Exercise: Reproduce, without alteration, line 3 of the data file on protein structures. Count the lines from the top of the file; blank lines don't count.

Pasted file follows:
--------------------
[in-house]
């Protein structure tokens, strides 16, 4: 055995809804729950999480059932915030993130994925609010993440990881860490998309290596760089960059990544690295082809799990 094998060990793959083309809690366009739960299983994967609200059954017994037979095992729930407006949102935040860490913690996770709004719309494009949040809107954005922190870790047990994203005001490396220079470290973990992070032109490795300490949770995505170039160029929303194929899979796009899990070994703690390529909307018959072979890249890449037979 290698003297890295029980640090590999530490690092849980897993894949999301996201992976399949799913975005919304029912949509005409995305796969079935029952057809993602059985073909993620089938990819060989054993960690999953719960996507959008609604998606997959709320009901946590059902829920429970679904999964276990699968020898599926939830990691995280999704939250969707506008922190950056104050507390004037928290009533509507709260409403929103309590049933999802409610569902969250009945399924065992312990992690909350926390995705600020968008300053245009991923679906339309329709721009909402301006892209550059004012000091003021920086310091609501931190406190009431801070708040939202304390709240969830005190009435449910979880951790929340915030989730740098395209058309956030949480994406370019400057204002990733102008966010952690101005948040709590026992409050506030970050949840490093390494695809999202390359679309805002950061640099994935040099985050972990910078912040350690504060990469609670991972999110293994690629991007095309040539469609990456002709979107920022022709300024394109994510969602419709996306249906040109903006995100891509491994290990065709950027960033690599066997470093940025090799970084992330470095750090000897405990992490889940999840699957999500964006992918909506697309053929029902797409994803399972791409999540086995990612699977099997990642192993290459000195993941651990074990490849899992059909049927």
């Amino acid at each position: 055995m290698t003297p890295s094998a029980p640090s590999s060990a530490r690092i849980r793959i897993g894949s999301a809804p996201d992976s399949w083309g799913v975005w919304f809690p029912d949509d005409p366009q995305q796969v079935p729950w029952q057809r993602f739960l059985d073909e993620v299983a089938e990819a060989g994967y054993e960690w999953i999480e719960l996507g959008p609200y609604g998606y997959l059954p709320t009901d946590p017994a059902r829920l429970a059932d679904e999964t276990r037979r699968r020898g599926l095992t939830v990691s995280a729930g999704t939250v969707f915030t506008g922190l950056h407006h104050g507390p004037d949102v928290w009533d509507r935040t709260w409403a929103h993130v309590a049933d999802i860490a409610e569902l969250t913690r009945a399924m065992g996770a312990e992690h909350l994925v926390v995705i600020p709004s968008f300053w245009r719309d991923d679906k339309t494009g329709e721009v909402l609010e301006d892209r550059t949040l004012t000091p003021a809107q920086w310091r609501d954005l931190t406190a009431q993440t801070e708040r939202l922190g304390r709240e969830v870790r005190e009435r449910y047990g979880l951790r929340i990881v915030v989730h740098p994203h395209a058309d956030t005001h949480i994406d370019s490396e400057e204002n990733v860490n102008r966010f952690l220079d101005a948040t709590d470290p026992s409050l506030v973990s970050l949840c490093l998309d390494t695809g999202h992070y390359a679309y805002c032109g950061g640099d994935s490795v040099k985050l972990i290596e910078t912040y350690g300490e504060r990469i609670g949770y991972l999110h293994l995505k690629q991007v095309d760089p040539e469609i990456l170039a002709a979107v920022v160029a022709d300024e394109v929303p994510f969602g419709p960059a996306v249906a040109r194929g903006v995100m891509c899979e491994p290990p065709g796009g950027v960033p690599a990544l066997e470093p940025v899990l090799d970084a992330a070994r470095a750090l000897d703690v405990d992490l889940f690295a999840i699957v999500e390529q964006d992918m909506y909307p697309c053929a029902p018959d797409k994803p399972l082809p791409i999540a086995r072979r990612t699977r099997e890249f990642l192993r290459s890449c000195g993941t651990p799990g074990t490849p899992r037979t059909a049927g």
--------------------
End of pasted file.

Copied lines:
């Amino acid at each position: 055995m290698t003297p890295s094998a029980p640090s590999s060990a530490r690092i849980r793959i897993g894949s999301a809804p996201d992976s399949w083309g799913v975005w919304f809690p029912d949509d005409p366009q995305q796969v079935p729950w029952q057809r993602f739960l059985d073909e993620v299983a089938e990819a060989g994967y054993e960690w999953i999480e719960l996507g959008p609200y609604g998606y997959l059954p709320t009901d946590p017994a059902r829920l429970a059932d679904e999964t276990r037979r699968r020898g599926l095992t939830v990691s995280a729930g999704t939250v969707f915030t506008g922190l950056h407006h104050g507390p004037d949102v928290w009533d509507r935040t709260w409403a929103h993130v309590a049933d999802i860490a409610e569902l969250t913690r009945a399924m065992g996770a312990e992690h909350l994925v926390v995705i600020p709004s968008f300053w245009r719309d991923d679906k339309t494009g329709e721009v909402l609010e301006d892209r550059t949040l004012t000091p003021a809107q920086w310091r609501d954005l931190t406190a009431q993440t801070e708040r939202l922190g304390r709240e969830v870790r005190e009435r449910y047990g979880l951790r929340i990881v915030v989730h740098p994203h395209a058309d956030t005001h949480i994406d370019s490396e400057e204002n990733v860490n102008r966010f952690l220079d101005a948040t709590d470290p026992s409050l506030v973990s970050l949840c490093l998309d390494t695809g999202h992070y390359a679309y805002c032109g950061g640099d994935s490795v040099k985050l972990i290596e910078t912040y350690g300490e504060r990469i609670g949770y991972l999110h293994l995505k690629q991007v095309d760089p040539e469609i990456l170039a002709a979107v920022v160029a022709d300024e394109v929303p994510f969602g419709p960059a996306v249906a040109r194929g903006v995100m891509c899979e491994p290990p065709g796009g950027v960033p690599a990544l066997e470093p940025v899990l090799d970084a992330a070994r470095a750090l000897d703690v405990d992490l889940f690295a999840i699957v999500e390529q964006d992918m909506y909307p697309c053929a029902p018959d797409k994803p399972l082809p791409i999540a086995r072979r990612t699977r099997e890249f990642l192993r290459s890449c000195g993941t651990p799990g074990t490849p899992r037979t059909a049927g």